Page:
Lifting and stacking trucks of the general type to which the present invention relates are well known in the materials handling field, and several such devices are illustrated in U.S. Patent 2,560,131, and also in application Serial No. 286,642, filed May 7, 1952, now abandoned. One type of lifting and stacking truck shown and described in these disclosures is a kind which embodies a so-called door level article supporting carriage arranged on the truck for selective vertical movement either during a lifting or lowering action. The operating means for this is in the form of a hydraulic motor that alfords a mechanical advantage for the lifting operation, and the present invention is concerned directly Awith such a hydraulic motor or its equivalent, in which the energy input is established through a pumping action by means of a manually operated handle. Thus, there is illustrated in the above identified disclosures an operating mechanism which includes an output element in the form of a hydraulic output piston that is adapted to exert a pulling action on a cable or chain that is connected at one end to the article transporting carriage of the lifting and stacking truck. Operation of the input element in the form of an input piston is dependent, in one form, upon manual operation by the `operator of the truck, and of course there is a mechanical advantage relation between the input and output piston. In those instances wherein it is desired to utilize the truck to lower heavy objects from an elevated position to `tioor level for instance, the lifting carriage will, of course, first be raised by the operator to the elevated position whereat the articles to be lowered are located, and during this upward vertical movement of the lifting carriage, the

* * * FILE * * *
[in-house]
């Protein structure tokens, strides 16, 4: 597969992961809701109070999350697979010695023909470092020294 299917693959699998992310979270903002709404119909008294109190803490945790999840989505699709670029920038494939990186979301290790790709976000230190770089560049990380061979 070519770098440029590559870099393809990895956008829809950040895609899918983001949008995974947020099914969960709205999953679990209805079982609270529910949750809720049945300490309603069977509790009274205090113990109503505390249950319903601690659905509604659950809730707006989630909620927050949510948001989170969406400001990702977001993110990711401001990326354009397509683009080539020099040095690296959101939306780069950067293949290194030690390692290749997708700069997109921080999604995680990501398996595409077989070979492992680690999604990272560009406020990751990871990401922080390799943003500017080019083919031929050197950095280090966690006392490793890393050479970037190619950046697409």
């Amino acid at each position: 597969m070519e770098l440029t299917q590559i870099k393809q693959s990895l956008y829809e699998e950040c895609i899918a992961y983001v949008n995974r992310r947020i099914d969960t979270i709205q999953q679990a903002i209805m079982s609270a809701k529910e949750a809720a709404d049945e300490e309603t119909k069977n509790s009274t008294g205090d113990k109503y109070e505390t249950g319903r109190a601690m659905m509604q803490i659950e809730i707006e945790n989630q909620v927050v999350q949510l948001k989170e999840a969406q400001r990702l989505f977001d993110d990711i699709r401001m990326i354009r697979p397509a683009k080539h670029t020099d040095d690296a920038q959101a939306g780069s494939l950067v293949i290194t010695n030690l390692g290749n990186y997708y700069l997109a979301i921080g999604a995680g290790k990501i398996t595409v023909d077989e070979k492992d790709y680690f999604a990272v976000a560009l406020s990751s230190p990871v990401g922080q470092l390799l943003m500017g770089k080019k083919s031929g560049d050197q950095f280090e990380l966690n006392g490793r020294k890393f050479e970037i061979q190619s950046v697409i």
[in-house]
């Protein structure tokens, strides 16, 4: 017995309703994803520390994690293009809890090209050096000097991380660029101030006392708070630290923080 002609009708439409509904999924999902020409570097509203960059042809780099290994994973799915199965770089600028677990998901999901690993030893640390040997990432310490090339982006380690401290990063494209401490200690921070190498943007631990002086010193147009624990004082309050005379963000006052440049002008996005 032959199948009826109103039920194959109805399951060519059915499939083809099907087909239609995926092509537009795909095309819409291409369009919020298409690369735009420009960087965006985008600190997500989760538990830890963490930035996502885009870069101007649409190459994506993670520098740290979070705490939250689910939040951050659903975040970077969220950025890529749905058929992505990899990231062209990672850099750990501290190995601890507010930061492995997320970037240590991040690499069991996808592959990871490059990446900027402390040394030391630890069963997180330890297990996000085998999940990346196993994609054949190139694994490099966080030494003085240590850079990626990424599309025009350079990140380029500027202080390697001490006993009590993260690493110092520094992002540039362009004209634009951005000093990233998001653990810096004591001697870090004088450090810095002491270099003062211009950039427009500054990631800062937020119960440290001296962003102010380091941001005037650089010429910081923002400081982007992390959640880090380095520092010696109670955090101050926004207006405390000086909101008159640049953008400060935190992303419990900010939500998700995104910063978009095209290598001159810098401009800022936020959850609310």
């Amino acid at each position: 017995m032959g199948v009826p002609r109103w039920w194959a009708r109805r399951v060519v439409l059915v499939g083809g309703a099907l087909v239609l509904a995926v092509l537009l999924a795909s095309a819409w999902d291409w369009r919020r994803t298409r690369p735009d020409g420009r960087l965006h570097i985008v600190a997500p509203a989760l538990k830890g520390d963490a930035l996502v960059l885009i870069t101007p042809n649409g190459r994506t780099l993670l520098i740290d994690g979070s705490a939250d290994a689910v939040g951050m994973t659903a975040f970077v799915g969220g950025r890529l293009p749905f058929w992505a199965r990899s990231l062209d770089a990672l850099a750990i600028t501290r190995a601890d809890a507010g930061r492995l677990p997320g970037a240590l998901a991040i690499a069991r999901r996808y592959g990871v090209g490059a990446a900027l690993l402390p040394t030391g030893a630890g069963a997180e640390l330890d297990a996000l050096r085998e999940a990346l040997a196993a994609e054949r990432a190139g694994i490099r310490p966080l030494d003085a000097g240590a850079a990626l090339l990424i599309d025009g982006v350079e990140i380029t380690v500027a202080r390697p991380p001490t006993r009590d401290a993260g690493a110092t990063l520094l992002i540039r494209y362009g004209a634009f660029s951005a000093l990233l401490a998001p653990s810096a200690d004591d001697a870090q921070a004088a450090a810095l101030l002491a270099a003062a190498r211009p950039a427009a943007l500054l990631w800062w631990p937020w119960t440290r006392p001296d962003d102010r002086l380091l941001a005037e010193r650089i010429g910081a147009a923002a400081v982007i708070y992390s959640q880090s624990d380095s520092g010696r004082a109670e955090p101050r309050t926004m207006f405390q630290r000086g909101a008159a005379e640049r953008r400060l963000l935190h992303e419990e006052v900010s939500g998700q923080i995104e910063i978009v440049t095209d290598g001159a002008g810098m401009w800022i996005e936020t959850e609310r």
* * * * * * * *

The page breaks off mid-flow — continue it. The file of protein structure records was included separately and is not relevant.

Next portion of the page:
weight to be lifted is only that of the platform itself.`

On the other hand, when it is desired to utilize the truck for transporting heavy articles from floor level, for instance, up to an elevated position Where such articles are to be stacked or arranged, as for instance on a shelf, the carriage must transport a relatively heavy load.